According to Interior Minister Anders Ygeman, however, the agreement would be largely beneficial for both countries.
“I believe this is mutually beneficial because both Sweden and the US will be safer with us being able to find out who has been at a crime scene,” Anders Ygeman told Swedish Radio.
According to Ygeman, the decision took so long to take, because the sharing of biometric information was long perceived as sensitive and needed good rules for exchange and protection.
The decision means that the US Federal Police will get access to Sweden’s database of 165,000 fingerprints of suspects and convicted criminals, whereas the Nordic country will get access to the FBI’s vast register of around 100 million.
Sweden already gained the ability to search for fingerprints and DNA material in a number of EU countries, which it has had since 2013.
In related issues, the Swedish government recently advocated for the police to be able to use surveillance cameras without having to apply for a license. Both Prime Minister Stefan Löfven and Justice Minister Morgan Johansson called for measures to facilitate surveillance.
Although initially restrictive towards CCTV at the beginning, Sweden has increased its use of cameras in the past years. The number of permanent surveillance cameras has risen from none to 120 in the last 5-10 years.
The government and the police are especially betting on cameras to weed out burgeoning crime in the Nordic country’s most notorious suburbs.


UN begins disputed probe into DR Congo killings

UN begins disputed probe into DR Congo killings

The United Nations Human Rights Council opened an investigation on Friday into killings and other atrocities in the Kasai region of the Democratic Republic of Congo.
The 47-member Geneva forum adopted by consensus a resolution brought by African countries that also called on the government of President Joseph Kabila to cooperate with the team of international experts.
U.N. rights chief Zeid Ra’ad al-Hussein, who is to name the fact-finding experts, had called repeatedly for the inquiry into events in Kasai, an opposition stronghold.
“We fully support the establishment of an international investigation by the Human Rights Council as a step forward in identifying the perpetrators of gross violations and bringing them to justice,” Zeid said in a statement.
His office counted on the “full cooperation” of the government and on the experts having unfettered access to all sites, files, people and places.
“The team will conduct investigations in a fully independent manner, in accordance with international standards, as mandated by the Council,” he declared.
Zeid told the Council on Tuesday that a militia linked to government has committed a string of ethnically-motivated attacks in recent months, including cutting off toddlers’ limbs and stabbing pregnant women.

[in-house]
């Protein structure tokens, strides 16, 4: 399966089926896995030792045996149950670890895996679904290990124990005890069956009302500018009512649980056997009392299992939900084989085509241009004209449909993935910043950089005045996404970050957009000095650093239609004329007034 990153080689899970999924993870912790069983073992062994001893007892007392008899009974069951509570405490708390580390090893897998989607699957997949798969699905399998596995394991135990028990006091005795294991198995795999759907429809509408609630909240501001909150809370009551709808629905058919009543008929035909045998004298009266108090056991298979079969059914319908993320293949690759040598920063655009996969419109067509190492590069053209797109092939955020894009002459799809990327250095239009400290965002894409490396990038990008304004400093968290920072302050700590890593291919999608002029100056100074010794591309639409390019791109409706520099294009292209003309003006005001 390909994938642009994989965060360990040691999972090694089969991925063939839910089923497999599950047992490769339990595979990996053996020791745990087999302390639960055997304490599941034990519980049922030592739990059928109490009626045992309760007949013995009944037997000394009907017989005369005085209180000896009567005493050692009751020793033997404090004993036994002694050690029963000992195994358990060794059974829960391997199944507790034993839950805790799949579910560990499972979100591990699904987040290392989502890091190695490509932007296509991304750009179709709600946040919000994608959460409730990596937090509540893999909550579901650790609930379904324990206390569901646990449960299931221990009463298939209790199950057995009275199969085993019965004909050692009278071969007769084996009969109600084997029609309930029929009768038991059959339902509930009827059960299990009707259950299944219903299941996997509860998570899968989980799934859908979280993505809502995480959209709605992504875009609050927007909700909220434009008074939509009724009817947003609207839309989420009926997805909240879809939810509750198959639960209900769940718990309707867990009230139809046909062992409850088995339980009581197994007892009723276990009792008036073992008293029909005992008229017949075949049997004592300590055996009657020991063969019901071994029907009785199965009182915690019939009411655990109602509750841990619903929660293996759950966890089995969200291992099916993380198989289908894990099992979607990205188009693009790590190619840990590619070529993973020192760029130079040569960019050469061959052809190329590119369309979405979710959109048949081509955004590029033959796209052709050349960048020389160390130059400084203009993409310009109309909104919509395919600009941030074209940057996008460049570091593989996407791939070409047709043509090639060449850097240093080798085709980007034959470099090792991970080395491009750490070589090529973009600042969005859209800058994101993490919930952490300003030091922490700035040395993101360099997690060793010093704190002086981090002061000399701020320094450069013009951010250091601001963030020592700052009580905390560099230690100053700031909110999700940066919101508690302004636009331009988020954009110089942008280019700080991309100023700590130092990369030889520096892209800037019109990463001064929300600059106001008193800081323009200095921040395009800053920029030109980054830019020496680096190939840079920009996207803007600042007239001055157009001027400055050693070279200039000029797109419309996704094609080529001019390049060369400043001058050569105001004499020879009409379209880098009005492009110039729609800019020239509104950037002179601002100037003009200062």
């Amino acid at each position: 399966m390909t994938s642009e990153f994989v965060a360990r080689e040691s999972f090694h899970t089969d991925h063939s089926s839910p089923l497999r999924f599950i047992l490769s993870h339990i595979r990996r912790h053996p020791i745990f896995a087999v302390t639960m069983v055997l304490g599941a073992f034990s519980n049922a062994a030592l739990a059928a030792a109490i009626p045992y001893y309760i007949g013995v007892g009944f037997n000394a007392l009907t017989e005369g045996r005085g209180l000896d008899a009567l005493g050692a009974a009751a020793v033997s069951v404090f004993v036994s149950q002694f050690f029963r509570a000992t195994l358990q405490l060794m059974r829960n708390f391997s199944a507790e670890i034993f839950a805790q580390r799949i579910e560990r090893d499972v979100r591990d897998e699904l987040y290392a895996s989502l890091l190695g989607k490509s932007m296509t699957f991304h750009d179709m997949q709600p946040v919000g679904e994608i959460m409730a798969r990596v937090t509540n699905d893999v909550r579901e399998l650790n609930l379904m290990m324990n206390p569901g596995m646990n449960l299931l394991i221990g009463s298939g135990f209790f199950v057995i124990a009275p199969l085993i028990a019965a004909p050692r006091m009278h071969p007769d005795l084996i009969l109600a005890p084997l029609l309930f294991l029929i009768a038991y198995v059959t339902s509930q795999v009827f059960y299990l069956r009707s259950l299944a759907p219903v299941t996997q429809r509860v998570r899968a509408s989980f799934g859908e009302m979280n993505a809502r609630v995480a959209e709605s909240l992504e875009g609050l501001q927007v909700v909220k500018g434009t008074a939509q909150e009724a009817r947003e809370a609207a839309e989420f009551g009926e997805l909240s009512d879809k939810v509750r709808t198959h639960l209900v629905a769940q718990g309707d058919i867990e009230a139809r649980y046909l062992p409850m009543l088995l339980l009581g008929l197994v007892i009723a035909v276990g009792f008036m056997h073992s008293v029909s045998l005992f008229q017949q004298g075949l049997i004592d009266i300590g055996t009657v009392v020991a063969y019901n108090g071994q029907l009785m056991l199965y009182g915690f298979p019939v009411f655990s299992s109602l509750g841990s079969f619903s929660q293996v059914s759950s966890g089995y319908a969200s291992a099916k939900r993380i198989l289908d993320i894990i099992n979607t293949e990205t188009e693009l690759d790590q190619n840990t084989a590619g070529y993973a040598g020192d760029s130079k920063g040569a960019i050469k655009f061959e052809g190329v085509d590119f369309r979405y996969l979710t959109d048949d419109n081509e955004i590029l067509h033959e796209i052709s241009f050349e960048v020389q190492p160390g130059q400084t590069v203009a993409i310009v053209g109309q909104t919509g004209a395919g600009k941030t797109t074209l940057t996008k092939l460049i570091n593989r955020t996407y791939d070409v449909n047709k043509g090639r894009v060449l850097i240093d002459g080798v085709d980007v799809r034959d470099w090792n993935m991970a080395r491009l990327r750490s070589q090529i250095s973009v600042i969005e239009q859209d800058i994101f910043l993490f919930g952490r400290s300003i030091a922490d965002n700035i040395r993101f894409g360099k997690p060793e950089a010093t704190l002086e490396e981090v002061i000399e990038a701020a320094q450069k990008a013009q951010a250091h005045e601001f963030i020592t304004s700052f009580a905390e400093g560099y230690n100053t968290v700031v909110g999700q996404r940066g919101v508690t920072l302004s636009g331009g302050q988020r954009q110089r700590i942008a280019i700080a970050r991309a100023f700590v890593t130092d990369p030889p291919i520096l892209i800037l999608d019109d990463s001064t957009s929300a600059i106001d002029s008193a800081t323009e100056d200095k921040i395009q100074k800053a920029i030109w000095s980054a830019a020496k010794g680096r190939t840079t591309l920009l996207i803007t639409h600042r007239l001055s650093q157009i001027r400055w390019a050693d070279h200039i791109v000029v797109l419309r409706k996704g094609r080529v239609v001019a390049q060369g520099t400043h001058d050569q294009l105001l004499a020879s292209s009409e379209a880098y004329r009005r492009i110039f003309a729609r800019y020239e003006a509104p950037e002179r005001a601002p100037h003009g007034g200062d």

Kinshasa has been fighting insurgents in Kasai since last August, triggering fears of a wider conflict in the large central African country, which is a tinderbox of ethnic rivalry and competing claims over mineral resources.
Local activists said on Thursday that at least 12 people were killed in heavy firefights between the army and militia fighters in and near the city of Beni, and several students sitting exams were wounded in an explosion at a school.
Activists welcomed the probe, agreed on the last day of the Council’s three-week session.
It “brings hope of uncovering the truth about the horrific violence in the Kasai region since August, a step toward justice for thousands of victims,” Laila Matar of Human Rights Watch said in a statement. The New York-based group called for Congolese authorities to ensure unhindered access for the team.


Japan To Dump Deadly Fukushima Nuclear Waste Into Pacific Ocean

Japan dumps Fukushima nuclear waste into the oceanBy Sean Adl-Tabatabai

Japan has announced plans to dump 920,000 tons of deadly Fukushima nuclear waste into the Pacific ocean, saying that they can no longer contain the waste on land.
Following the major tsunami in 2011 that resulted the reactors at the Fukushima Daiichi Nuclear Power Plant shutting down, the constant leaking of radiation that has occurred in the aftermath has been dubbed one of the worst nuclear disasters since Chernobyl. reports: Six years after the disaster, the three crippled reactors are still leaking water with high levels of radiation into the Pacific Ocean. Though the Pacific Ocean is a vast stretch of water, Fukushima’s radiation is reaching the coast of the United States, Canada, and Mexico, contaminating the fish we eat and the water we swim in.